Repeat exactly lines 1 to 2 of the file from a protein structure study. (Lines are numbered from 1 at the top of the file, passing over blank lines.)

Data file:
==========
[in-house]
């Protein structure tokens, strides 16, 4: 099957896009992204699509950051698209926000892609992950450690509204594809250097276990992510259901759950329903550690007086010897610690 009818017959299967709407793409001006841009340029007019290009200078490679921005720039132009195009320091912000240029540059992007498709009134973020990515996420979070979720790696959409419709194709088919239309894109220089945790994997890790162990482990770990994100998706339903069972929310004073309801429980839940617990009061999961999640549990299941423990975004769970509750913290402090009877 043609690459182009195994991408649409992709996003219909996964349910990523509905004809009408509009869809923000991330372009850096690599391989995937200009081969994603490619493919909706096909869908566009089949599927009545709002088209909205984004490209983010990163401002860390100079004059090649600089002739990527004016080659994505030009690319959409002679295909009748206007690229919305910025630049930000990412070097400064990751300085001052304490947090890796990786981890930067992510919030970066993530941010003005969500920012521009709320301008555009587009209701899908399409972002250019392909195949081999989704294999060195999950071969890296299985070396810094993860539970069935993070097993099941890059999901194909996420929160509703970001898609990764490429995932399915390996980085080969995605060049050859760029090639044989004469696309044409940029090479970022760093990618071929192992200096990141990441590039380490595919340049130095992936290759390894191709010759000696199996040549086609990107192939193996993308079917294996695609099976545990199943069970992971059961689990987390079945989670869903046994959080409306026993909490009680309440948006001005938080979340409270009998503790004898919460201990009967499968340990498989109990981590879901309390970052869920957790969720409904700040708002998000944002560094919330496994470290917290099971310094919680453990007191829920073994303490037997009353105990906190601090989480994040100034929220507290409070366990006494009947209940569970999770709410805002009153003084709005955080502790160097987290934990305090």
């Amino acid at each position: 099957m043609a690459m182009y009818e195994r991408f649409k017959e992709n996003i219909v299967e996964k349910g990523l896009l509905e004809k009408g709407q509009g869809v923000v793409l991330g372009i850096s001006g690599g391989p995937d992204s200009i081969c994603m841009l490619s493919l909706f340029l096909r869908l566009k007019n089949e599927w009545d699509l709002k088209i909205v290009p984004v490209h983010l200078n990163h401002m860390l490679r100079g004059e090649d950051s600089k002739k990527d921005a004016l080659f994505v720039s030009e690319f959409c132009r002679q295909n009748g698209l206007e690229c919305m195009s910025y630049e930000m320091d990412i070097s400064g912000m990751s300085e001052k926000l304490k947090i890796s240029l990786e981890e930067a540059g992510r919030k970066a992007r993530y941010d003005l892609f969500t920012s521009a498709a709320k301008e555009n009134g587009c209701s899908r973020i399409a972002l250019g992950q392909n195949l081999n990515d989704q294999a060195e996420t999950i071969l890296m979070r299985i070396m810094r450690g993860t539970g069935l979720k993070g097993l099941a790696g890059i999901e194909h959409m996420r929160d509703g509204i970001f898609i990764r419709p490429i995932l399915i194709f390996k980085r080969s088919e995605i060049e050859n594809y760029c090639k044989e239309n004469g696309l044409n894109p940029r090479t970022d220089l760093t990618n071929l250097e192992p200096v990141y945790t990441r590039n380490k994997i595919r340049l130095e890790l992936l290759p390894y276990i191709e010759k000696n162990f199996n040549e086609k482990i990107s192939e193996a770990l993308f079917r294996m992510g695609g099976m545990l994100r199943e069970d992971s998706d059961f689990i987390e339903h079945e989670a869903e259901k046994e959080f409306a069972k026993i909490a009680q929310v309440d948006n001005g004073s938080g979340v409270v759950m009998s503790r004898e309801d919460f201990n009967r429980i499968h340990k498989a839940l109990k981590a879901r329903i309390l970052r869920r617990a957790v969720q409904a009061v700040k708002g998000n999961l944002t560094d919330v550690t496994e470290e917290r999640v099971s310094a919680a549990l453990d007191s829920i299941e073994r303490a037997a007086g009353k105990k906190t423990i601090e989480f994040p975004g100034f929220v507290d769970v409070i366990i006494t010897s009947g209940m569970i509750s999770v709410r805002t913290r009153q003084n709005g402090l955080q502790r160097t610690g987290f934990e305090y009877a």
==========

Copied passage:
[in-house]
């Protein structure tokens, strides 16, 4: 099957896009992204699509950051698209926000892609992950450690509204594809250097276990992510259901759950329903550690007086010897610690 009818017959299967709407793409001006841009340029007019290009200078490679921005720039132009195009320091912000240029540059992007498709009134973020990515996420979070979720790696959409419709194709088919239309894109220089945790994997890790162990482990770990994100998706339903069972929310004073309801429980839940617990009061999961999640549990299941423990975004769970509750913290402090009877 043609690459182009195994991408649409992709996003219909996964349910990523509905004809009408509009869809923000991330372009850096690599391989995937200009081969994603490619493919909706096909869908566009089949599927009545709002088209909205984004490209983010990163401002860390100079004059090649600089002739990527004016080659994505030009690319959409002679295909009748206007690229919305910025630049930000990412070097400064990751300085001052304490947090890796990786981890930067992510919030970066993530941010003005969500920012521009709320301008555009587009209701899908399409972002250019392909195949081999989704294999060195999950071969890296299985070396810094993860539970069935993070097993099941890059999901194909996420929160509703970001898609990764490429995932399915390996980085080969995605060049050859760029090639044989004469696309044409940029090479970022760093990618071929192992200096990141990441590039380490595919340049130095992936290759390894191709010759000696199996040549086609990107192939193996993308079917294996695609099976545990199943069970992971059961689990987390079945989670869903046994959080409306026993909490009680309440948006001005938080979340409270009998503790004898919460201990009967499968340990498989109990981590879901309390970052869920957790969720409904700040708002998000944002560094919330496994470290917290099971310094919680453990007191829920073994303490037997009353105990906190601090989480994040100034929220507290409070366990006494009947209940569970999770709410805002009153003084709005955080502790160097987290934990305090």